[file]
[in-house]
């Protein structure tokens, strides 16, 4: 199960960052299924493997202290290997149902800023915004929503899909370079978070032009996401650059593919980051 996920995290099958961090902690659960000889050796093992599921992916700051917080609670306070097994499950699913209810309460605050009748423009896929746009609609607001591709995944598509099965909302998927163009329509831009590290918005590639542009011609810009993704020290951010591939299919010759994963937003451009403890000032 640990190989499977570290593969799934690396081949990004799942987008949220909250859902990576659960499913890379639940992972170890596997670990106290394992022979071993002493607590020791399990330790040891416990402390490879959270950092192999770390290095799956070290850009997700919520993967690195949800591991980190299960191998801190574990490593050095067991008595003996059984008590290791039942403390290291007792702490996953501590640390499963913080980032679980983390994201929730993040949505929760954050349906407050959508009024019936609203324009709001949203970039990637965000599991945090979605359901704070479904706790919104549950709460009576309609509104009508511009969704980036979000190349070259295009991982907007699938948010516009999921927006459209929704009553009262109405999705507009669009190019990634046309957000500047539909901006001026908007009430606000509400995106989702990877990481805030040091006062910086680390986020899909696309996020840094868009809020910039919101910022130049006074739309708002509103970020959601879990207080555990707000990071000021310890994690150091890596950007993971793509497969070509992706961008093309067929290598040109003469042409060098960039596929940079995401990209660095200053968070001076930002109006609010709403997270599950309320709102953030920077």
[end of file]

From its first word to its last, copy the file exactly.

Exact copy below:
[in-house]
């Protein structure tokens, strides 16, 4: 199960960052299924493997202290290997149902800023915004929503899909370079978070032009996401650059593919980051 996920995290099958961090902690659960000889050796093992599921992916700051917080609670306070097994499950699913209810309460605050009748423009896929746009609609607001591709995944598509099965909302998927163009329509831009590290918005590639542009011609810009993704020290951010591939299919010759994963937003451009403890000032 640990190989499977570290593969799934690396081949990004799942987008949220909250859902990576659960499913890379639940992972170890596997670990106290394992022979071993002493607590020791399990330790040891416990402390490879959270950092192999770390290095799956070290850009997700919520993967690195949800591991980190299960191998801190574990490593050095067991008595003996059984008590290791039942403390290291007792702490996953501590640390499963913080980032679980983390994201929730993040949505929760954050349906407050959508009024019936609203324009709001949203970039990637965000599991945090979605359901704070479904706790919104549950709460009576309609509104009508511009969704980036979000190349070259295009991982907007699938948010516009999921927006459209929704009553009262109405999705507009669009190019990634046309957000500047539909901006001026908007009430606000509400995106989702990877990481805030040091006062910086680390986020899909696309996020840094868009809020910039919101910022130049006074739309708002509103970020959601879990207080555990707000990071000021310890994690150091890596950007993971793509497969070509992706961008093309067929290598040109003469042409060098960039596929940079995401990209660095200053968070001076930002109006609010709403997270599950309320709102953030920077």